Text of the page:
Friday, 1st December 2023

Lagos commissioner-nominees rejection: The facts, the innuendoes

By Gbenga Salau
02 September 2023   |   4:21 am
The rejection of some commissioner-nominees by the Lagos State House of Assembly has continued to generate reactions across the state. While there have been different assumptions on why the lawmakers stepped down the confirmation of some nominees...

Obasa. Photo/twitter/jidesanwoolu

The rejection of some commissioner-nominees by the Lagos State House of Assembly has continued to generate reactions across the state. While there have been different assumptions on why the lawmakers stepped down the confirmation of some nominees, the legislators have not come out strongly to explain why they rejected the nominees.

However, some principal officers and other members of the House have been speaking in innuendos concerning the matter. This has further given room for speculation, especially as there were misgivings in certain quarters after Governor Babajide Sanwo-Olu submitted the list of the commissioner-nominees to the House for screening on July 28, 2023.
The names on the list were: Mr. Afolabi Ayantayo, Mr. Jamiu Alli-Balogun, Mr. Rotimi Ogunwuyi, Mr. Gbenga Oyeriinde, Mr. Lawal Pedro (SAN), Mr. Mobolaji Ogunlende, Ibrahim Layode, Dr. Dolapo Fasawe, Mrs. Toke Benson-Awoyinka, Olakunle Rotimi-Akodu, Abdulkabir Ogungbo, Mr. Abiola Olowu, Dr. Adekunle Olayinka, Mrs. Bolaji Cecilia Dada, Mr. Aramide Adeyoye, Mr. Idris Aregbe, Mr. Yakubu Adebayo Alebiosu, Mr. Tokunbo Wahab, Bola Olumegbon, Dr. Oreoluwa Finnih-Awokoya and Mr. Kayode Bolaji Roberts.
Others were Mr. Moruf Akinderu Fatai, Mr. Seun Osiyemi, Mrs. Barakat Bakare, Prof. Akin Abayomi, Mr. Gbenga Omotoso, Mr. Olalere Odusote, Dr. Rotimi Fashola, Mr. Mosopefolu George, Mr. Tunbosun Alake, Ms Ruth Abisola Olusanya, Mrs. Folashade Adefisayo, Mrs. Folashade Ambrose, Dr. Olumide Oluyinka, Mr. Yomi Oluyomi, Mr. Sam Egube, Dr. Jide Babatunde, Mr. Olalekan Fatodu and Mrs. Solape Hammond.
Almost immediately the list was sent to the Assembly, some Muslim groups kicked against its composition, saying it was lopsided. They claimed that the number (8 out of 39) of Muslims on the list was too small and as a result rejected it, insisting on the nomination of more Muslims. 
But on August 23, the House disclosed that it would not confirm 17 out of the 39 commissioner-nominees recommended by Sanwo-olu.Those in the rejected list included six former commissioners who served in Sanwo-Olu’s first term. The former commissioners are Gbenga Omotoso (Information and Strategy); Akin Abayomi (Health); Cecilia Dada (Women Affairs and Poverty Alleviation); Olalere Odusote (Energy Resources); Folashade Adefisayo (Education) and Sam Egube (Economic Planning and Budget).
For analysts who have been observing the activities of the state, virtually all the returning commissioner-nominees rejected by the Assembly were those that were in the A-list in terms of performance during the last administration. This is even as religious colouration has been introduced into their rejection.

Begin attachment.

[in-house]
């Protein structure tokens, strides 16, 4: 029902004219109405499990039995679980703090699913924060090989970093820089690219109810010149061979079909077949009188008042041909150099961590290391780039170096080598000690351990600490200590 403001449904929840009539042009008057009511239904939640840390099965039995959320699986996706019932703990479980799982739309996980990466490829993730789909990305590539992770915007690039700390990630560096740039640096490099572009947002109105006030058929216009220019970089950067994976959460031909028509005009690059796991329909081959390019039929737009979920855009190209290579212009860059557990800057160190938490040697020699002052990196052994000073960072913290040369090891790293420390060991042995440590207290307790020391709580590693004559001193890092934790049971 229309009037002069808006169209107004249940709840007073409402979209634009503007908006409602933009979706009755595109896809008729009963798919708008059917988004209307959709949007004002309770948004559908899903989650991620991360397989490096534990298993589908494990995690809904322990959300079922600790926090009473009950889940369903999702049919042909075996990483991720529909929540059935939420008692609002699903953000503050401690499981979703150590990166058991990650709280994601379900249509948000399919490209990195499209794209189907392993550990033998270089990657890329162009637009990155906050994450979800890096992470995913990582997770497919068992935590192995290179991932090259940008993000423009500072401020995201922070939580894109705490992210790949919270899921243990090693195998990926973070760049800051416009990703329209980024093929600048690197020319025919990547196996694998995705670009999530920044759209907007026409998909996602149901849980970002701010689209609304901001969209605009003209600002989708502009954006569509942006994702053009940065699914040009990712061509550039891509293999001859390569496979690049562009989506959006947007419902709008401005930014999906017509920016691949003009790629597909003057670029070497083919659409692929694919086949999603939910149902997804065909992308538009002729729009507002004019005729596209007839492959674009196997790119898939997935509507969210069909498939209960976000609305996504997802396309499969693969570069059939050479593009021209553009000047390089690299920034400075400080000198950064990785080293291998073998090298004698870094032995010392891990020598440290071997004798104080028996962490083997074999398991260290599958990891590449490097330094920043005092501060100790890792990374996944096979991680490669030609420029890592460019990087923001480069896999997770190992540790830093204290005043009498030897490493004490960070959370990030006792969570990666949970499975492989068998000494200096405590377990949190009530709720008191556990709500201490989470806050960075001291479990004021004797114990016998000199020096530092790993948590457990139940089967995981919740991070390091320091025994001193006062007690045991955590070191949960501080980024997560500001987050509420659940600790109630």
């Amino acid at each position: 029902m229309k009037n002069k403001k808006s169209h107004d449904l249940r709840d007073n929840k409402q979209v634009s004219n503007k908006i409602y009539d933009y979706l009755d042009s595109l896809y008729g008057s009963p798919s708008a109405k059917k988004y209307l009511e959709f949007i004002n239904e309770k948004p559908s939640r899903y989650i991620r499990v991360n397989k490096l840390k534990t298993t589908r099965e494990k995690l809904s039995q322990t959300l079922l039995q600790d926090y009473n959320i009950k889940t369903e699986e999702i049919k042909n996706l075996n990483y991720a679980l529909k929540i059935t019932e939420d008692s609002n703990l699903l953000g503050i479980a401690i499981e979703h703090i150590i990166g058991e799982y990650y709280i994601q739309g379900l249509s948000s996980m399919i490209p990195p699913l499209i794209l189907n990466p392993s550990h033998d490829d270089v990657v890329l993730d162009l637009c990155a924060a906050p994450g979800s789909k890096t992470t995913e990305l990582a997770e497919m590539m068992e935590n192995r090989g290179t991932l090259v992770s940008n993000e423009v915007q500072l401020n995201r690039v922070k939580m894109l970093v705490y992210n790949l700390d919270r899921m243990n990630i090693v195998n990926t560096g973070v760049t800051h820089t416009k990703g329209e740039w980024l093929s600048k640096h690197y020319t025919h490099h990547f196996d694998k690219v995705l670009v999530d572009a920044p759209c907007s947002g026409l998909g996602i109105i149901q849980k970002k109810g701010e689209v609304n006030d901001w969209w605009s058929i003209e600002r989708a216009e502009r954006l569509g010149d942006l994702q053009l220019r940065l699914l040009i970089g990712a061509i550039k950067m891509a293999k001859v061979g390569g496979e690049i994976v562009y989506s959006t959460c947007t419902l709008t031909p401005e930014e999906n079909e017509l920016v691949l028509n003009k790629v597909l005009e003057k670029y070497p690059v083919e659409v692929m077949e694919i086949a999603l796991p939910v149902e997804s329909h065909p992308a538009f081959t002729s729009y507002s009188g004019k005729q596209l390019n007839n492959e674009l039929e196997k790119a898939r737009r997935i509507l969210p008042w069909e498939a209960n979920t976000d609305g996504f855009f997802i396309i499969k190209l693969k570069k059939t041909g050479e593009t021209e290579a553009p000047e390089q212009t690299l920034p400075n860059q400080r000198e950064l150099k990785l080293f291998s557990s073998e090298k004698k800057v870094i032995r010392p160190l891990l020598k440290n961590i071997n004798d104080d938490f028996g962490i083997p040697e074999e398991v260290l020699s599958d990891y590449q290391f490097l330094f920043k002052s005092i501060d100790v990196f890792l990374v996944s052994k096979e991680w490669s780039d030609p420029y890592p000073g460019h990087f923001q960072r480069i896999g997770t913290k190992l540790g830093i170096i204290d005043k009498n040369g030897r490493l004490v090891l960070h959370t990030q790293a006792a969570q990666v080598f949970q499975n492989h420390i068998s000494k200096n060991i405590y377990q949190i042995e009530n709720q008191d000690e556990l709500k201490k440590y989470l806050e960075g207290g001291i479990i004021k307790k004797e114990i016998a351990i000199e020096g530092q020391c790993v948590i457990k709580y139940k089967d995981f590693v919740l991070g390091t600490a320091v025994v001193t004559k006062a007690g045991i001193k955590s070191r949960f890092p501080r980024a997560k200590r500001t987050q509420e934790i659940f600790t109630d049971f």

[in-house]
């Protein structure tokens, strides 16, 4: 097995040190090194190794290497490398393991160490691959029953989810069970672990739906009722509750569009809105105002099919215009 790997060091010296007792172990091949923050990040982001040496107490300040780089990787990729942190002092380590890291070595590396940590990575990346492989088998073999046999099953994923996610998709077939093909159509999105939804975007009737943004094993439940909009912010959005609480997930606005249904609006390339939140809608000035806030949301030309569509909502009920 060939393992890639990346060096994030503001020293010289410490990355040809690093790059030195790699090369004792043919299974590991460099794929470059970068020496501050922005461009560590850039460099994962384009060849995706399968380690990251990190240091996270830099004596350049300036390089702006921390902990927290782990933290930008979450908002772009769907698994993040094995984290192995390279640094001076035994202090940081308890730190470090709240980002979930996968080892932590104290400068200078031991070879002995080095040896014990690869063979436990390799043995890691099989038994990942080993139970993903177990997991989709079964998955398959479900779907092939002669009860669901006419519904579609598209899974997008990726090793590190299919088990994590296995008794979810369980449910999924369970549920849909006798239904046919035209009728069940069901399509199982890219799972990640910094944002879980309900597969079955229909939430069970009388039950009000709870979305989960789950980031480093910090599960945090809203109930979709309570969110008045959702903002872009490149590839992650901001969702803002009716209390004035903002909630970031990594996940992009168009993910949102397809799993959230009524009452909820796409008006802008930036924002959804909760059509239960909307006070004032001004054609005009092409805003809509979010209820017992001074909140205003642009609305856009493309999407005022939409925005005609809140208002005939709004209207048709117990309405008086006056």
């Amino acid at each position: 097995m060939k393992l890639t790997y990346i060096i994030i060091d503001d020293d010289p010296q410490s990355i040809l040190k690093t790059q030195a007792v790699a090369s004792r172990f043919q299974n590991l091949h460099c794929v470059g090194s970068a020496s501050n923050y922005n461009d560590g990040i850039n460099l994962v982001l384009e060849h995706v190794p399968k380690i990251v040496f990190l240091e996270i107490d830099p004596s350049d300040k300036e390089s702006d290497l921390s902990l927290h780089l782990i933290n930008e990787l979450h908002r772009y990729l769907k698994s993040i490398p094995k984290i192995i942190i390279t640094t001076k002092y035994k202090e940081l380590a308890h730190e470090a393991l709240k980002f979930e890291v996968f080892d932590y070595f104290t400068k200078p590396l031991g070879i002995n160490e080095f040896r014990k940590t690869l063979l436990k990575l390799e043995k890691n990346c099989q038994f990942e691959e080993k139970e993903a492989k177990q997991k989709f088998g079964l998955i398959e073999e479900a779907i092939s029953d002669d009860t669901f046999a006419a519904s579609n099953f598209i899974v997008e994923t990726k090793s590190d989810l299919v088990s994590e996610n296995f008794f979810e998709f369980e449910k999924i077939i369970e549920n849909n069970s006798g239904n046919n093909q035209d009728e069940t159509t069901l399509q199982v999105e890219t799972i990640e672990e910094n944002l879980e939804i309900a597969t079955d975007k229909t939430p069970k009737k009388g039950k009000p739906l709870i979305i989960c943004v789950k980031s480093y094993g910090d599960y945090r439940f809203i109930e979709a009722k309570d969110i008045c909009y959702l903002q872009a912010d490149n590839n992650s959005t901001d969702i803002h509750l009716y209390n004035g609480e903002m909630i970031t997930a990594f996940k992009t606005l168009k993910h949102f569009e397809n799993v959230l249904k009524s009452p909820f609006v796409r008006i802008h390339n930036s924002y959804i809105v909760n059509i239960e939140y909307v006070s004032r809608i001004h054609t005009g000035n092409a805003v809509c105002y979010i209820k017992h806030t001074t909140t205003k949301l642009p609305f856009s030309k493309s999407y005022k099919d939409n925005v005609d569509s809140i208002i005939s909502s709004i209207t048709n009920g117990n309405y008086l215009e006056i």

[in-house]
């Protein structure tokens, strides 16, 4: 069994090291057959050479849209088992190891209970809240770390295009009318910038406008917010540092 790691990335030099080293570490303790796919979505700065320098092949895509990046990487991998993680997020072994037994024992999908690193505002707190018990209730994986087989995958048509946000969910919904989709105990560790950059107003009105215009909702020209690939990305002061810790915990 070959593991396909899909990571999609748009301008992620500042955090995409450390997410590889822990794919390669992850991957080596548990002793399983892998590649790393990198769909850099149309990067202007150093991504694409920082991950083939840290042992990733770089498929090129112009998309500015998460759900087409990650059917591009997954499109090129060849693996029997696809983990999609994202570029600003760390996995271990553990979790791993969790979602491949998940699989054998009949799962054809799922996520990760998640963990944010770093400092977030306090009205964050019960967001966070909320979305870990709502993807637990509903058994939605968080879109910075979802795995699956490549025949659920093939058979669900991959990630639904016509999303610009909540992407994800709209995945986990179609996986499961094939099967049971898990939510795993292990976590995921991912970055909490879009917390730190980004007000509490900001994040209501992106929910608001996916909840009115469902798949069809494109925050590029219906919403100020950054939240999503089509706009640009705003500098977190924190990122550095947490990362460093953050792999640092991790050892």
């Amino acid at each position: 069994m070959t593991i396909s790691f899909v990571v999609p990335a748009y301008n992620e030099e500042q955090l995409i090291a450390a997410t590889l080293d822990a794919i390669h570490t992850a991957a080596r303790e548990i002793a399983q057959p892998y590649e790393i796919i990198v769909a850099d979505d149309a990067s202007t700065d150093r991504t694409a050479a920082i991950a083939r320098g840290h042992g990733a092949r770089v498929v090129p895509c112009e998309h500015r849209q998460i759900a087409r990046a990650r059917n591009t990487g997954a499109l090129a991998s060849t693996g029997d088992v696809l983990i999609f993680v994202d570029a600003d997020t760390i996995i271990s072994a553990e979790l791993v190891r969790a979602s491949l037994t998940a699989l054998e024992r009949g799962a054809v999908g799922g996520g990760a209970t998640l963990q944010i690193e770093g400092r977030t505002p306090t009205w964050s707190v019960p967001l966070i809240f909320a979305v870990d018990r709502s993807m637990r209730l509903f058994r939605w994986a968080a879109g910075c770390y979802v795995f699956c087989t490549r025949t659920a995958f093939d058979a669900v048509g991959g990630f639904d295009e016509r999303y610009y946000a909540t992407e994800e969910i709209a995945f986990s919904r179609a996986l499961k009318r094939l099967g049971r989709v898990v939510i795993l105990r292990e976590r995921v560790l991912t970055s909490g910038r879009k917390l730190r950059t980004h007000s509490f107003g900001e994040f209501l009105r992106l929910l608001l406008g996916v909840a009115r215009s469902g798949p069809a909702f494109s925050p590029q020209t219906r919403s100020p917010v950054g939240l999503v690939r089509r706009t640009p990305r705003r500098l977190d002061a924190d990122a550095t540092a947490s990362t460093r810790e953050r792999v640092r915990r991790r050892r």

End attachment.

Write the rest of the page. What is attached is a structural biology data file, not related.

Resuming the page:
For instance, immediately the House released the list of commissioner-nominees confirmed and those rejected, some Christians claimed foul play, saying the majority of those rejected were Christians. They stated that they were not happy about the development.
The Christian Rights Nigeria (CRN), which claimed that the 17 commissioner-nominees were rejected by the House on religious ground, also alleged that the lawmakers took the decision at the behest of the Muslim Rights Concern (MURIC).
CRN National Lead, Pastor Eliashib James, warned that the rejection of the commissioner-nominees was capable of stoking religious tension in the state.

But beyond the religious colouration to the development, there have also been speculations about a cold war between Sanwo-Olu and the Speaker of the House of Assembly, Mudashiru Obasa. There were insinuations that Obasa was using the non-confirmation of the commissioner-nominees as payback to Sanwo-Olu for allegedly prodding Abiodun Tobun to contest against him in the speakership race.   However, Obasa has maintained that there is no rift between the governor and the lawmakers.
“There is no basis for the House or myself to fight the governor. The governor is a friend and colleague in serving Lagos State. Whenever the House says no to a governor’s request, it is interpreted as the House fighting the governor. We will continue to work together and there is no reason to fight. But we have constitutional rights to say yes or no to his nominees.
“If anybody wishes to know the reason for the decision, they should approach the House. We will not be forced to spill our observations, and we reserve the right to expose the report of the screening,” Obasa said.

Apparently making allusion to one of the rejected commissioner-nominees, Abayomi, who is the immediate past Commissioner for Health, Obasa noted that having different academic qualifications “might not be enough” to be confirmed as a commissioner.